This weekend I headed over the the theater to see the much-anticipated Shame, the new film from Steve McQueen and Michael Fassbender about a man who has trouble dealing with his sexual urges and whose sister unexpectedly drops by for a visit. As you would think, the film is blatantly sexual and erotic. But what made me uncomfortable the most was not the sexual nature of the film, but the raw emotions that were conveyed in every aspect of the main character’s life. Set in Manhattan, this is a portrait of a man who is surrounded the swells of the city but yet is very much alone. He represents a great dichotomy of extremes - a man who is on one hand sexually obsessed and on the other totally ashamed of this obsession. Much of the credit should be given to the great cast and the director who set the tone and conveyed emotions through long shots, glances, pauses, measured words and body language. This film is the stuff of 200-paged theses as it has a revolving amount of themes from the relation of men to women, the fear of intimacy, and the complexities of sexuality, as well as a slight infusion of race relations. My Grade: A
SPOILERS. Brandon is a man who is uncomfortable with getting too close emotionally. He is fearful of intimacy of any kind which manifests itself into extreme loneliness. His Manhattan apartment is sterile and lacks warmth. He doesn’t enter into any meaningful relationships or have any real friendships not meant to benefit him professionally. Because of his addiction, he also has to continue to go to extremes to satisfy himself sexually. He is a man who is a slave to his desires, and we watch his struggle with it through encounters with strangers and navigation of everyday life. It is also interesting to note that he is a golden boy, this person that no one believes could be sexually perverse, illustrated by his boss believing it was someone else who clogs his computer with porn. He hides within himself; no one knows who he really is.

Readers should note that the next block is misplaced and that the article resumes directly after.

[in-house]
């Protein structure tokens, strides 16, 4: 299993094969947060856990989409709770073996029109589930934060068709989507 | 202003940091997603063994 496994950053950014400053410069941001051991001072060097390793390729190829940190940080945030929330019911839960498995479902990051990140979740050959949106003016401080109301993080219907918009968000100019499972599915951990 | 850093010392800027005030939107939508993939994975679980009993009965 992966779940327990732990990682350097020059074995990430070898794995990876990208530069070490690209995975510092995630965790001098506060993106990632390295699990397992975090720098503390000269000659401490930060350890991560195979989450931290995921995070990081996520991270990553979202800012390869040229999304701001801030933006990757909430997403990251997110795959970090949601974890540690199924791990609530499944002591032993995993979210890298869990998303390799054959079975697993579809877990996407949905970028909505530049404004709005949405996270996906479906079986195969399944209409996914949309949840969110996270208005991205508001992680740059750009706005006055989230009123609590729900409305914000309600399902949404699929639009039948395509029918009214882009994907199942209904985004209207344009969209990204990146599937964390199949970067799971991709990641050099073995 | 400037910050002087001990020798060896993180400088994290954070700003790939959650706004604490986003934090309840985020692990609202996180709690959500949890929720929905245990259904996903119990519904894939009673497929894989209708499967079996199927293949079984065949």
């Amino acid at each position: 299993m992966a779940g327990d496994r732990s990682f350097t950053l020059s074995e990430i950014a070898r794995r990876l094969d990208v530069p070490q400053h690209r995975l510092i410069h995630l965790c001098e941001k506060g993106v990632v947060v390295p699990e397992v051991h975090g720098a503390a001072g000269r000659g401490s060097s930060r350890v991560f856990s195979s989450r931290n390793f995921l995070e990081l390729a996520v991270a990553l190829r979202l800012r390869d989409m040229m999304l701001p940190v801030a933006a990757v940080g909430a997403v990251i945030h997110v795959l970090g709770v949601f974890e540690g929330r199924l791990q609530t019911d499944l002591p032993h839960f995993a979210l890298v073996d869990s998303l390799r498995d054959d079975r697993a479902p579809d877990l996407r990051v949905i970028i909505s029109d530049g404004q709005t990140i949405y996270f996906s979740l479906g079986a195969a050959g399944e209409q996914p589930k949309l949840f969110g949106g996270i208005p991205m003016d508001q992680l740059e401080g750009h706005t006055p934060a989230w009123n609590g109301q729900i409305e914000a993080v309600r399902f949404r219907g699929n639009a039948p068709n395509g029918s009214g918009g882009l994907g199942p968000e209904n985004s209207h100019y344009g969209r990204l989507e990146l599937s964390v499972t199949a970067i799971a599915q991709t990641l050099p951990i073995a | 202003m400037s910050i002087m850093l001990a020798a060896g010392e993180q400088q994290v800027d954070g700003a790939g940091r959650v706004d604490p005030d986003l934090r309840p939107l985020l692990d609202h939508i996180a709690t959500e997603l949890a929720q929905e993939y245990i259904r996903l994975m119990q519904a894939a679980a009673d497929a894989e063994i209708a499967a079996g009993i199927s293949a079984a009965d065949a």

The brother-sister dynamic is also very paramount to the story and it is through this relationship that we come to understand Brandon’s character in depth. Carey Mulligan (Sissy) is great here as the sister whose unexpected visit puts Brandon on edge. She is herself a very lonely character riddled with her own problems and who forces Brandon’s own issues into the light. She represents an emotional relationship that he can never really detach himself from. This is only exacerbated by her neediness, not only in her need to be taken care of but also her physical need for his affection. He is scared that he can never have normal contact with a woman because of his addiction which often affects him getting close to his sister. She also is aware, at least in part, of his sexual obsessions, which also causes him another layer of shame. Though she is in alot of ways his opposite - open, carefree, affectionate - she has a recklessness and her own inappropriate sexual inclinations that Brandon recognizes in himself. A combination of these things often causes him to lash out at her in both a verbally and physically abusive manner. Just when we are left to wonder if he cares for her at all, his heartbreaking response to her suicide attempt shows us that he is more scared, ashamed, and lonely than he is apathetic.
The film has made me a believer. I have to admit that I have never really taken the idea of sex addiction too seriously. Now I think it is very real. Just like how meeting someone that is an alcoholic is needed to truly understand it to be a real disease, watching this film has made me come to a deeper understanding about the compulsive nature of it, the emotional struggles attached to it, and how the easy access of sex can play into it.